She claims political persecution, but the Bank of France ruled Tuesday that the closure of Marine Le Pen’s personal bank account and those of her National Front party did not violate regulations. Le Pen has vowed to fight on, reports FRANCE 24.
Her party’s fortunes have been falling ever since her loss to Emmanuel Macron in May’s presidential elections, but Le Pen hit a new low last week when Société Générale and its Crédit du Nord subsidiary shut down the bank accounts of her far-right National Front party. To add insult to injury, HSBC also shuttered her personal account.
Ever pugnacious, Le Pen accused the financial institutions of launching a “banking fatwa” against her. The banks didn’t explain why they shut the accounts, simply stating that they were complying with regulations.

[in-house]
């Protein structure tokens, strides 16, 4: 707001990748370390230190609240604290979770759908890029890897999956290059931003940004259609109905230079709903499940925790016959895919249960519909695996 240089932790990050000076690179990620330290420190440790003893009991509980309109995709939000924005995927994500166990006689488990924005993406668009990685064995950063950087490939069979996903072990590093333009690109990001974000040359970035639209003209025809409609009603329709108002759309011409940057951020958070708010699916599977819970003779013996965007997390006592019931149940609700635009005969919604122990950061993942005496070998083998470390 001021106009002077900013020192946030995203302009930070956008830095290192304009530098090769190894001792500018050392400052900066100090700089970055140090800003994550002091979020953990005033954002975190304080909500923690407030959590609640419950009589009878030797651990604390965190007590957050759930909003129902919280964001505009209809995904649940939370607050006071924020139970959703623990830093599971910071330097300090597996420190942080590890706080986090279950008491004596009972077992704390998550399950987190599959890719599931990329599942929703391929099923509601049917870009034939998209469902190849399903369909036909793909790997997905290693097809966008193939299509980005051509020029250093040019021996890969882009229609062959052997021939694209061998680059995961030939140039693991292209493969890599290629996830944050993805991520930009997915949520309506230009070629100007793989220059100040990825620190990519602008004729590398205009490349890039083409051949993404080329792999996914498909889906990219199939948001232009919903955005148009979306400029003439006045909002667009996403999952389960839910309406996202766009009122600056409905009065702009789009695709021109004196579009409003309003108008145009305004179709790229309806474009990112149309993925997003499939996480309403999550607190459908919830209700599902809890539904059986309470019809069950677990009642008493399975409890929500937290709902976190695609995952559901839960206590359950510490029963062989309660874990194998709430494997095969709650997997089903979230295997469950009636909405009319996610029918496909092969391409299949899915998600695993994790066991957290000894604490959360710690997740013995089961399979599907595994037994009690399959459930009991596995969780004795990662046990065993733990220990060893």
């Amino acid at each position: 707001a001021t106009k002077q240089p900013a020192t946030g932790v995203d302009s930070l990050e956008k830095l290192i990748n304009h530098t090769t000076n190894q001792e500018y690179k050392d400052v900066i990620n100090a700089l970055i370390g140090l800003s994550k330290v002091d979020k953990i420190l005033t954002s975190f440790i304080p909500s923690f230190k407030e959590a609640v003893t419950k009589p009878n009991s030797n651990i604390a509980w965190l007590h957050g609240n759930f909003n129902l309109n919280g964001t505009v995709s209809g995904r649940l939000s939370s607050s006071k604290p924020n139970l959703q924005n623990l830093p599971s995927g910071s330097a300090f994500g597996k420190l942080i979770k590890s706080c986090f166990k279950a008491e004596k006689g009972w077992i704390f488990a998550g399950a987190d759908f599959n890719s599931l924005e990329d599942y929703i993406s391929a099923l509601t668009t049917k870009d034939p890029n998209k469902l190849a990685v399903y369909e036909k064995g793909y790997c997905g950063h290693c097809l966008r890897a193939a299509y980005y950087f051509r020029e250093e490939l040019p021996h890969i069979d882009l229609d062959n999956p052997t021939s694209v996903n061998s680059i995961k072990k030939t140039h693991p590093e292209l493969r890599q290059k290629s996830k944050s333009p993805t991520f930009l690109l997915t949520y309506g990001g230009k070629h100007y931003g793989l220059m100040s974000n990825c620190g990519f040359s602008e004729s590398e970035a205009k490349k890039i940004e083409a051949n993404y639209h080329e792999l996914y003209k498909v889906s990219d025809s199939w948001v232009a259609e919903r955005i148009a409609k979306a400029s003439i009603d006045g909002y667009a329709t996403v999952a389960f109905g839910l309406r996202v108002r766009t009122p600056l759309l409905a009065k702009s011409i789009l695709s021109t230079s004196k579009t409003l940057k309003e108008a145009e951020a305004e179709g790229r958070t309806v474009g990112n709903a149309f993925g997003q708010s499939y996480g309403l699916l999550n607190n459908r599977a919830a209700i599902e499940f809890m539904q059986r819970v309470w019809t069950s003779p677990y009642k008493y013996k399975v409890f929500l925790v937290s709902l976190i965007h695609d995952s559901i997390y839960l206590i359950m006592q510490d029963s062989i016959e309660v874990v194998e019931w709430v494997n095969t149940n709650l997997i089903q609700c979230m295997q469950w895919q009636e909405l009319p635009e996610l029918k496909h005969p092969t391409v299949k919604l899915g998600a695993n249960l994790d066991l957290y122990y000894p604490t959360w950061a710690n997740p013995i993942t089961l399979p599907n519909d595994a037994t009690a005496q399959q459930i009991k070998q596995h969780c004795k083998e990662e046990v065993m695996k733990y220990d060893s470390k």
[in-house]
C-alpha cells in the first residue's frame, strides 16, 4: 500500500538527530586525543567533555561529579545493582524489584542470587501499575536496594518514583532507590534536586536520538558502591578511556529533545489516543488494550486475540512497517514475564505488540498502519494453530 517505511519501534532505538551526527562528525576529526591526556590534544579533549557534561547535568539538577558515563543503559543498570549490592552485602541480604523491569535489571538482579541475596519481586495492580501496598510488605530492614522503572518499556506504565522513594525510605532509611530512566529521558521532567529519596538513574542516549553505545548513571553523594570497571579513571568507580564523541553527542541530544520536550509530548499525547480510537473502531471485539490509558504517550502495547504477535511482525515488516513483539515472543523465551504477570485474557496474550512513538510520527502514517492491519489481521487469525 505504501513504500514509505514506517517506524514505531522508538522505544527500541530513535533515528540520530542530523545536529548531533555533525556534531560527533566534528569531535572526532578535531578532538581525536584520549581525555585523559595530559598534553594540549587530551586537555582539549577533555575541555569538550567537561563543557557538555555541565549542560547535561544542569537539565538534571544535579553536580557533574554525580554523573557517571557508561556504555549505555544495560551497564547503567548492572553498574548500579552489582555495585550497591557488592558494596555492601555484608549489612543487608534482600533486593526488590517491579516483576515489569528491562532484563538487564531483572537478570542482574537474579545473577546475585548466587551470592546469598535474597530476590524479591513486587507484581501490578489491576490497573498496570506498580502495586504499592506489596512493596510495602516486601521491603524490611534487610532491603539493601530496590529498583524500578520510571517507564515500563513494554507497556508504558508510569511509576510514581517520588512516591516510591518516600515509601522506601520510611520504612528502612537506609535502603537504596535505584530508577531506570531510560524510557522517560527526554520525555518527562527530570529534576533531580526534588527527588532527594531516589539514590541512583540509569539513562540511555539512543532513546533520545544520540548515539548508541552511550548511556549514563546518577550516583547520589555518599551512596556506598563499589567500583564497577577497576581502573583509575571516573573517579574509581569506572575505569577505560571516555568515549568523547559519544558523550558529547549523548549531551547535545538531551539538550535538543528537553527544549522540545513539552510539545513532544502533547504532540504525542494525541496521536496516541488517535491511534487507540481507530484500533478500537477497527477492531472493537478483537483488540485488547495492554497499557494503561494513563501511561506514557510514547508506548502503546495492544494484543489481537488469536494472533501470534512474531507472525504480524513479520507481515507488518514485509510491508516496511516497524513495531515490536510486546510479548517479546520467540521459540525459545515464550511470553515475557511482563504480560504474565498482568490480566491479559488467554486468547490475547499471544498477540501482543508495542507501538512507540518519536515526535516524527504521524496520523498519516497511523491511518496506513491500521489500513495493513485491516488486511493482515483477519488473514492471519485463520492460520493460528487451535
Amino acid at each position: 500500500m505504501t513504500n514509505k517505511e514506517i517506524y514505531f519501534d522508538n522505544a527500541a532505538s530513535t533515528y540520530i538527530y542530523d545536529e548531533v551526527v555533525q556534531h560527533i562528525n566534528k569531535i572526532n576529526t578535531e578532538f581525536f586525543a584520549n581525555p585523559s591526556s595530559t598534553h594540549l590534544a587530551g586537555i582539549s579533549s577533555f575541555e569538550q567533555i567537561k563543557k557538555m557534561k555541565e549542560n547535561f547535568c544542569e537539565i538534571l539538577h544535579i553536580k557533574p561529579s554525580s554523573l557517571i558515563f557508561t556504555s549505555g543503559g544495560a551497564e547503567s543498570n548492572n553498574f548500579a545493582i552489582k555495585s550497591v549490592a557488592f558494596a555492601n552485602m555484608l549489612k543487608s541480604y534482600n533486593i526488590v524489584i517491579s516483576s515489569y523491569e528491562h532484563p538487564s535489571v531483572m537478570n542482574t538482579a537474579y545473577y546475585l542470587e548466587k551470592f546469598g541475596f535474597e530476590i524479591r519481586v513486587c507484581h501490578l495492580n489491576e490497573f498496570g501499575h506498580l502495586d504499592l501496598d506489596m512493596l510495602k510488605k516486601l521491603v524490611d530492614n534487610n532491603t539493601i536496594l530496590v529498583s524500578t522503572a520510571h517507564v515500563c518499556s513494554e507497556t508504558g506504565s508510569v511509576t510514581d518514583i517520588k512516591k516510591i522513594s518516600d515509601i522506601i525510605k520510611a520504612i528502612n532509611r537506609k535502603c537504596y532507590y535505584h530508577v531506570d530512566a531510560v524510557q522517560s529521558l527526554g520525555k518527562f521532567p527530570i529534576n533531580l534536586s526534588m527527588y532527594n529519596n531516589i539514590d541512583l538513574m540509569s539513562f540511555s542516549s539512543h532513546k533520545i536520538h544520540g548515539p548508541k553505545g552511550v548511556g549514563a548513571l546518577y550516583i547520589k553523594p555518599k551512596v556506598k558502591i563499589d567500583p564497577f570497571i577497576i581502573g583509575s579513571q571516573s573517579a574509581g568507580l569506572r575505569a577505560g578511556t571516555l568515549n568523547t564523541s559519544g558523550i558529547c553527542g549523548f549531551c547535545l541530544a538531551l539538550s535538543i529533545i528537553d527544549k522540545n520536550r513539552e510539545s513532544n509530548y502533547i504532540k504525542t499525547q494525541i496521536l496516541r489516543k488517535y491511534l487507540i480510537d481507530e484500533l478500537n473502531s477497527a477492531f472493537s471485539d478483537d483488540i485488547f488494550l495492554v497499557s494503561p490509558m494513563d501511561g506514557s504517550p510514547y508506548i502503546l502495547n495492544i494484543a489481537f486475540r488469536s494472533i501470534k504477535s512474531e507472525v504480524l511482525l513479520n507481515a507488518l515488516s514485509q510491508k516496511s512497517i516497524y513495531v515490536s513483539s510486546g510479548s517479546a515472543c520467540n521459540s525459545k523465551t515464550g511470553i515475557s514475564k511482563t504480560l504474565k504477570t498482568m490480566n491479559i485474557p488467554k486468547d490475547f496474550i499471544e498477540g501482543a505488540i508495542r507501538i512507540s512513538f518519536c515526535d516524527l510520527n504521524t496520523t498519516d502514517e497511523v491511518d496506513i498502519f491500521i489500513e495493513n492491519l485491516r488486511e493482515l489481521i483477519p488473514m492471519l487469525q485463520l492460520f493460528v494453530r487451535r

In response, French Finance Minister Bruno Le Maire asked the central Bank of France to examine whether the law had been complied with. On Tuesday, the Bank of France ruled that it had.
“The closure of the National Front’s accounts by the banks does not appear to reflect wrongdoing vis-à-vis their regulatory obligations, and leaves no reason to believe they acted with discrimination,” it said on Tuesday.
The Bank of France revealed that the National Front had held 16 accounts with Société Générale until September 25, as well as a deposit account with Crédit du Nord on which two months' notice was given in late October.
Le Pen rejected the ruling and vowed to take the fight to court, alleging discrimination.
She had earlier said that without functioning bank accounts, her party was shackled.
"After being the victim of massive judicial persecution, we are witnessing a new stage in the persecution of the National Front – banishment from banking," Le Pen told a press conference last Wednesday. “This is an attempt to suffocate an opposition party, and no democrat should accept that.”